Urvi Majumdar is the Creative Workshops Program Producer at Footscray Community Arts Centre. Urvi has a background in teaching and education policy and is passionate about engaging our community through meaningful learning experiences. Urvi is also a writer and performer and has credits in TV, screen and stage. Urvi has produced four shows for the Melbourne International Comedy Festival and has performed interstate as well as in various festivals such as Melbourne Fringe and Melbourne Writers' Festival. Most of all, Urvi is passionate about making art accessible for all, through the creation of vibrant, educational programs.
Chris Parkinson is a photographic artist, arts professional and published author who seeks to build inclusive conditions for artists and art to flourish. Chris is currently undertaking his PhD at the University of Melbourne, looking at collective art practices and public cultures in Yogyakarta, Indonesia and Dili, Timor-Leste. His long-term collaborations with East Timorese artists have developed the Animatism collective; an exchange of artistic action between Australia, East Timor and Indonesia, framed by creative enquiries into the East Timorese and Australian relationship since World War 2. Chris was a member of the VCA’s Art, Social and Spatial Practice Research Cluster and is a recipient of grants from Creative Victoria, the University of Melbourne, the Australian International Cultural Council, and awards including the Peter Macphee Student Engagement Award (University of Melbourne) and an Australian Arts in Asia Award. He co-curates and is a senior editor of the Photodust website and lectures in Street Art at the University of Melbourne and is a Youth Arts Officer with the City of Yarra.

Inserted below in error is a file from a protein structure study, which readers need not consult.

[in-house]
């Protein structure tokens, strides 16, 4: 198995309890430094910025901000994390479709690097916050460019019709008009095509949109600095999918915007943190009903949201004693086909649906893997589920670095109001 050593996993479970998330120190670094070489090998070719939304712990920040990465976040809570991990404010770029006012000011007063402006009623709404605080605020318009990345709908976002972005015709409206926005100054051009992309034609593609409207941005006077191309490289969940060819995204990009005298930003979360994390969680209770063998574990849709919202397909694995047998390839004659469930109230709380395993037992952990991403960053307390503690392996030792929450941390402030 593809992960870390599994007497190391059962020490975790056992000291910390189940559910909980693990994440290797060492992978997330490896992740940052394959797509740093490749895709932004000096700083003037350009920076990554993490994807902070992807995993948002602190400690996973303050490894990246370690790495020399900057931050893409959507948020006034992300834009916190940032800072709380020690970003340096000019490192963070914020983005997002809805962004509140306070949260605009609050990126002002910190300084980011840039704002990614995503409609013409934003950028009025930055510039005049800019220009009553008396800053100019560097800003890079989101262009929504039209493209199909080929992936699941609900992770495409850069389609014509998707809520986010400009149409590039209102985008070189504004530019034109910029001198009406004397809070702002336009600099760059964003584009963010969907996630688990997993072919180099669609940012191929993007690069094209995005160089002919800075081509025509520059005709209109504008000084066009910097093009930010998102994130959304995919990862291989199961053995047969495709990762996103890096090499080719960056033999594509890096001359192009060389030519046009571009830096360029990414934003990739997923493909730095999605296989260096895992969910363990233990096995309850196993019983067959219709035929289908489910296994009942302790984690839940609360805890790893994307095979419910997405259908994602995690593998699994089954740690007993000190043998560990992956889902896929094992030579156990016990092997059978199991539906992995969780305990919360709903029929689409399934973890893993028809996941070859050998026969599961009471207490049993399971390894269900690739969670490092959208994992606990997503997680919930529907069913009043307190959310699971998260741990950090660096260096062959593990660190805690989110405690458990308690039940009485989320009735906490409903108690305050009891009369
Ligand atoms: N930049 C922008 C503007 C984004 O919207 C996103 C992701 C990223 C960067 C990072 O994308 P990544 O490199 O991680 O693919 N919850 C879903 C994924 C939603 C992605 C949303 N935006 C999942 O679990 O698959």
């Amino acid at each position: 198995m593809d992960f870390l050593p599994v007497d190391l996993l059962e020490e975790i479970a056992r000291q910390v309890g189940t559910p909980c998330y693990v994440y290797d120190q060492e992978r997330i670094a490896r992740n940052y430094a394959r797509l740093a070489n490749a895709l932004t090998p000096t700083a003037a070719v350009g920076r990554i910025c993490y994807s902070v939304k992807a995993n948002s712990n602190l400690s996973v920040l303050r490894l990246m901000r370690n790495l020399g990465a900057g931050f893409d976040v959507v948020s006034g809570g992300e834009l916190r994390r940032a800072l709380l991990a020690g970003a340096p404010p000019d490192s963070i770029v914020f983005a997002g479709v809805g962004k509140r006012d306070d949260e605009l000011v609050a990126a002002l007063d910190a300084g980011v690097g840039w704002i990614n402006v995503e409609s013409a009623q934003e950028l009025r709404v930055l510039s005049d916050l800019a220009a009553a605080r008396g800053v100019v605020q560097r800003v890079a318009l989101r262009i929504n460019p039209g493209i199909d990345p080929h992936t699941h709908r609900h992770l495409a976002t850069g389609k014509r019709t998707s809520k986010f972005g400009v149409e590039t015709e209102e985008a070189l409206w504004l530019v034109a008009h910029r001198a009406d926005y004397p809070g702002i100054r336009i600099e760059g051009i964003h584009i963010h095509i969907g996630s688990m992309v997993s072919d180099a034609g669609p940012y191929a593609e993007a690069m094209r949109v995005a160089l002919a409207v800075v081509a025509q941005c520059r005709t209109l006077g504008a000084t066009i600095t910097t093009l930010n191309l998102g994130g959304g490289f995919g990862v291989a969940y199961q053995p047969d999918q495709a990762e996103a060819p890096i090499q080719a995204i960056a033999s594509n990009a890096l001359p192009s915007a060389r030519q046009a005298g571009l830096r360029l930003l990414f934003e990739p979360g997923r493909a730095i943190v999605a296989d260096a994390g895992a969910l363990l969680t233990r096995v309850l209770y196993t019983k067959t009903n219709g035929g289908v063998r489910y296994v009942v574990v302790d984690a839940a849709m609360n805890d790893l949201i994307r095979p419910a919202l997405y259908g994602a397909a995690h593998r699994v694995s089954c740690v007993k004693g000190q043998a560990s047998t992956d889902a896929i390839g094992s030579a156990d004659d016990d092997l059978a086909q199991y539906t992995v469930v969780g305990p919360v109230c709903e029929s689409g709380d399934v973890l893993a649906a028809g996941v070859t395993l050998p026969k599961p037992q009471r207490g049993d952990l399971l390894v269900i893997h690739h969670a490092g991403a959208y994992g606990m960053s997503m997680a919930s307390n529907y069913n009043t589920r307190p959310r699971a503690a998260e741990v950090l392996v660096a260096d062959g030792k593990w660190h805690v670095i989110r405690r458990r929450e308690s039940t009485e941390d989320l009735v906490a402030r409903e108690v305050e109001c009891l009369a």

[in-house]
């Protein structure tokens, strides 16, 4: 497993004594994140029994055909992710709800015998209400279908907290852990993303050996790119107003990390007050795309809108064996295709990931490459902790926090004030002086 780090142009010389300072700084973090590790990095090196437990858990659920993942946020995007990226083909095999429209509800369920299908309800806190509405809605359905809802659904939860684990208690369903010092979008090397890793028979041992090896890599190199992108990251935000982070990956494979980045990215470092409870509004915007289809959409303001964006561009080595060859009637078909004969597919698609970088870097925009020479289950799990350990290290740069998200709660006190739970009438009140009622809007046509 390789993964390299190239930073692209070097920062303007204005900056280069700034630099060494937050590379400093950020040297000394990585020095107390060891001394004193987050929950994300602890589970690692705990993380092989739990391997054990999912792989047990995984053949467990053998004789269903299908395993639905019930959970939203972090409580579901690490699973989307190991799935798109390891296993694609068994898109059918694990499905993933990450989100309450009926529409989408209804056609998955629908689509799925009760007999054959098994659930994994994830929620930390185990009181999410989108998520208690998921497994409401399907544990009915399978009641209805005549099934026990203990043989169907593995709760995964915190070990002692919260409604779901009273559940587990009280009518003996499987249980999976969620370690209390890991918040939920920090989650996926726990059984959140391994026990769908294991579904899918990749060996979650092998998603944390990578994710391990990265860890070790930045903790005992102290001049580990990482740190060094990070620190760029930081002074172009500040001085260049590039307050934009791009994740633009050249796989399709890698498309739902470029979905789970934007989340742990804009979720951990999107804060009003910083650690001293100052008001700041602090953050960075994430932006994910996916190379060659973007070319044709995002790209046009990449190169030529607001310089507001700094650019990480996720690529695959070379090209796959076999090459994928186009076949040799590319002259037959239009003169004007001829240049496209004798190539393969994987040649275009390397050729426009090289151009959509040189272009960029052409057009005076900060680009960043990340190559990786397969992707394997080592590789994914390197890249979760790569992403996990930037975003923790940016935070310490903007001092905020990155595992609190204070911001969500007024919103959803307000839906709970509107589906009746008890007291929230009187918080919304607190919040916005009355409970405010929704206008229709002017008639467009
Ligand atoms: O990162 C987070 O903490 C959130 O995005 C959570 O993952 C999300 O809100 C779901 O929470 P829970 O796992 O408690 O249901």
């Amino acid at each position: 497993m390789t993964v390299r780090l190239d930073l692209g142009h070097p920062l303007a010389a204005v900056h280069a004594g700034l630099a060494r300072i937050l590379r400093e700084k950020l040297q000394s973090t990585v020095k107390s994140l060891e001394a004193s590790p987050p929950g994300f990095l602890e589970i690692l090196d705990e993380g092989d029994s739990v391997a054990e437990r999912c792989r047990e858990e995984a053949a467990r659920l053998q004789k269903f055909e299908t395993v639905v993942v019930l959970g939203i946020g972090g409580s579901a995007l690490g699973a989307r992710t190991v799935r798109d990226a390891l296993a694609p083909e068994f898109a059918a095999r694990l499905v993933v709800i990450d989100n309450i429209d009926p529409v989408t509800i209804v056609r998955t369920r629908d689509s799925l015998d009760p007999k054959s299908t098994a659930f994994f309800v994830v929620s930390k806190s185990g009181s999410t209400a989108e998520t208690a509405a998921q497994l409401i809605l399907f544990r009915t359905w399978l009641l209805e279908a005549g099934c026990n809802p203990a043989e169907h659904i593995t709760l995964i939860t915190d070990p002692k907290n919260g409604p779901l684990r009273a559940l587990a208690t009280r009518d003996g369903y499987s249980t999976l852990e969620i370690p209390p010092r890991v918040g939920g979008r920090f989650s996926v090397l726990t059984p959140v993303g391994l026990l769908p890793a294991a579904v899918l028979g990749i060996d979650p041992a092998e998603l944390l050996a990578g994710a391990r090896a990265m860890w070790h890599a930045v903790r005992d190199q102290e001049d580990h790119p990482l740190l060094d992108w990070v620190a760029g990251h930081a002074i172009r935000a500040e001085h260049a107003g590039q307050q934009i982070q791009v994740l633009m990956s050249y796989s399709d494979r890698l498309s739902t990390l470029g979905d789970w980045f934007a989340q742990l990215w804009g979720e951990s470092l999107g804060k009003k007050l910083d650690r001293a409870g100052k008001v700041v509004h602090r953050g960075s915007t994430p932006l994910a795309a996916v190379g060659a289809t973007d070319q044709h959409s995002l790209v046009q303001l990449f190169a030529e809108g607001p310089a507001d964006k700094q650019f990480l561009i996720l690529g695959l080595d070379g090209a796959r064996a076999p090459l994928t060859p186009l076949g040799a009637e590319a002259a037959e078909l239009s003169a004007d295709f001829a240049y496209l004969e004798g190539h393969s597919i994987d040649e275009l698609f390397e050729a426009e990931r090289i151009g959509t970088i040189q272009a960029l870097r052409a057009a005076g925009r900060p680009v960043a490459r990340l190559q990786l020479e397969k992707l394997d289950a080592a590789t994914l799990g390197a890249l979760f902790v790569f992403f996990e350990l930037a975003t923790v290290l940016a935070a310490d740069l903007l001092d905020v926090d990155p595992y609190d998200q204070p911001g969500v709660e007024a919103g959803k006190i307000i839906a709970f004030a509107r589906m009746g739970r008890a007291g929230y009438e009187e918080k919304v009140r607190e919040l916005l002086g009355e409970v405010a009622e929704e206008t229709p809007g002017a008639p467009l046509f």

Zora/Linyi Pang is a recent graduate of Art History and Curatorship at the Australian National University (ANU) focusing on the collaborative process and community-based art practice. She was the project coordinator of the Welcome Home Roundtable & Mapping Workshop at the 2017-2018 Shenzhen\Hongkong Bi-city Biennale of Urbanism\Architecture (UABB) in Shenzhen, China. She was one of the artists selected for the You Are Here Canberra Cahoots 2020 residential program. Her collaborative projects include WǑ-IN-PROCESS (WǑ[我]:, I, ME) (2020), Creatives in-the-park (2021), and #Water_Voices (2019-now). She was also an intern at the National Gallery of Australia (NGA) and Monash University Museum of Art (MUMA). Her first peer-reviewed publication Free food in the gallery: Understanding Tiravanija (2021) is being finalised by JAWS.
More on https://www.zorapang.com/
Sherry/Ye Liu is a current PhD candidate in the School of Art, RMIT University in Melbourne, Australia. Sherry’s artistic practice connects issues of the environment with social engagement to explore how creative practice illuminates the value of communities and creates emotional engagement with the public. As a China-born artist studying between China and Australia, she has a background in Fine Art and Public Art. Her work focuses on ‘affect’, socially engagement, community reshaping and ecology, exploring the relational aesthetics and connective aesthetics to challenge the public to reconsider the community and environment. Recently, Sherry’s research focuses on the Chinese’s social art practice and how to recreate the publics in the post-COVID-19 Chinese environment.
More on https://www.sherryyeliu.com/